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Hidden treasures aiding drought stricken farmers

DREAMING BIG: Drought Angels directors Tash Johnston and Jenny Gailey at their new charity store, Hidden Treasures.
DREAMING BIG: Drought Angels directors Tash Johnston and Jenny Gailey at their new charity store, Hidden Treasures. Julia Baker

WHEN Drought Angels first hit the local charity scene, it did so with the intention of helping struggling farmers for six months - that was three years ago.

Since then, the charity has grown so much that last week it opened the doors to its very own charity shop.

"When we started we thought we'd do it for six weeks to six months and the drought would break and everything would be all right again,” Drought Angels director Tash Johnston said.

"But as we kept going, we could just see the need in rural Australia was far bigger.”

Located on Wambo St, Chinchilla, Hidden Treasures is the culmination of six months of planning by Ms Johnston and co-director Jenny Gailey, who until recently were operating the charity from shipping containers in MsJohnston's backyard.

"We've been our own charity now for 12 months, so I guess we're trying to diversify and not just rely on public donations. I was thinking how else can we fundraise?” Ms Johnston said.

"This space became available and so we rented here and about 12 months ago got the warehouse set up.”

The idea for a charity store was born from a need for Drought Angels to be able to sustain its operational and overhead costs as it expands.

"In Brisbane you have all the charity shops, so we decided to open up a charity shop and my husband's a carpenter so I said, 'Do you think we can build a shop in here?'

"As I thought about it more and looked around the cities, I thought 'I think this could work'.”

Ms Johnston said Drought Angels needed to become sustainable and support two full-time roles to ensure its funds continued to go directly to farmers who were struggling financially.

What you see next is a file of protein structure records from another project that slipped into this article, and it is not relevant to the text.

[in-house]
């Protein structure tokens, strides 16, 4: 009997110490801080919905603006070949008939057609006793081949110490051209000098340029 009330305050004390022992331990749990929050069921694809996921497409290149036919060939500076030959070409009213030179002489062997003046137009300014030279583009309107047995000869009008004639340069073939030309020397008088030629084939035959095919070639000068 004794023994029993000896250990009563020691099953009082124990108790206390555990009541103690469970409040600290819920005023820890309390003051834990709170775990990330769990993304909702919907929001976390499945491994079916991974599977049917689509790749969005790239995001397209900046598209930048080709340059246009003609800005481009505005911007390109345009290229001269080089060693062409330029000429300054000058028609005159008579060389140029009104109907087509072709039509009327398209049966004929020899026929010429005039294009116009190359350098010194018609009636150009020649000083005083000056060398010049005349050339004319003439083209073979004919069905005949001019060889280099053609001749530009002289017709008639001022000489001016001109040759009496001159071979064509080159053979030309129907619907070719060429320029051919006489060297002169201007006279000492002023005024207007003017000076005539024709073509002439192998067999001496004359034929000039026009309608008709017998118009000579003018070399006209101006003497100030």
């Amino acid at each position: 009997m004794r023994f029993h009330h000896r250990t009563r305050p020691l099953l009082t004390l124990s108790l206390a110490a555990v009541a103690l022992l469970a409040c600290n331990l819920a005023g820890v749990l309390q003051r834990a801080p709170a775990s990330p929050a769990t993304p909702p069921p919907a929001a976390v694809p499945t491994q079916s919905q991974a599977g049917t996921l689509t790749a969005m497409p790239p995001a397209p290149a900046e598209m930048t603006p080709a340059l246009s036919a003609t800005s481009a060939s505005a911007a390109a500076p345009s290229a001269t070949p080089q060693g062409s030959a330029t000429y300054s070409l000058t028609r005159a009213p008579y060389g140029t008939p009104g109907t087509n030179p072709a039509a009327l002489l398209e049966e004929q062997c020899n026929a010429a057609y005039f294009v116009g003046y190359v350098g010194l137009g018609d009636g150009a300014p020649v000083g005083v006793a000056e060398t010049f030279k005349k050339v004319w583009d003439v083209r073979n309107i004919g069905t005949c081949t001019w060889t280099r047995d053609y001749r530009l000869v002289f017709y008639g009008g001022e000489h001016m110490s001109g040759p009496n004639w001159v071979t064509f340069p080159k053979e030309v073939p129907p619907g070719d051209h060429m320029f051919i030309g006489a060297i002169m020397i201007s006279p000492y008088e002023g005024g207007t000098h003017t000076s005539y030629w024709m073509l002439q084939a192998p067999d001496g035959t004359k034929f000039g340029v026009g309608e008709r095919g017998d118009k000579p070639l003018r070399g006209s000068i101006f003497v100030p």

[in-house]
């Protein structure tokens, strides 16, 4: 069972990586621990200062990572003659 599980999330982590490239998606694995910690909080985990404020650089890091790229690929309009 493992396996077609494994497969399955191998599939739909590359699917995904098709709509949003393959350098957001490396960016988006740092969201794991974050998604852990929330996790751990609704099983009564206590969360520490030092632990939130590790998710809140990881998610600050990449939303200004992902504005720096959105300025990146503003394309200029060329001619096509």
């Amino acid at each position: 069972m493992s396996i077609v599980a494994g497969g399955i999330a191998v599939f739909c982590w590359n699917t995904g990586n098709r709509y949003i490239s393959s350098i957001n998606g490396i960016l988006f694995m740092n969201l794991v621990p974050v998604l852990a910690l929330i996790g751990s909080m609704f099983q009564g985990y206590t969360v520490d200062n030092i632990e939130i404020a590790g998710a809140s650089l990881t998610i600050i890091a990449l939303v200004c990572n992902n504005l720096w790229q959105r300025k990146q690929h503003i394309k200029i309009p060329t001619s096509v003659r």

"I've always been a big believer in when you donate to charity, you want as much as possible to go directly to those who need it,” MsJohnston said.

"As we're growing, we need to figure out... how to become a little bit more sustainable ourselves.

"Anyone can come and shop here and the money raised is all going towards our operational costs.

"It has just gotten too big for us to keep volunteering - it's consuming two full-time roles.”

Ms Johnston said she was now seeking volunteers and donations for the store.

"We want it to feel like people are coming into a gift shop, not a second-hand shop,” Ms Johnston said.

"We need donations of household items, clothes with the tags still on them, kids' toys, furniture, books and bric-a-brac - and we're always looking for food donations for families.”

Ms Johnston said the rapid growth of Drought Angels had been "amazing” and she hoped to open more charity shops moving forward, but for now she was happy to focus on Hidden Treasures and clear out her backyard.

"We just have to get the shipping containers taken away and I'll have a backyard again,” she said.

"I'd love to grow from one shop. If we could get to the point where we could open up a couple more shops in rural communities, that would be awesome.”

The shop will open Tuesday to Saturdays.


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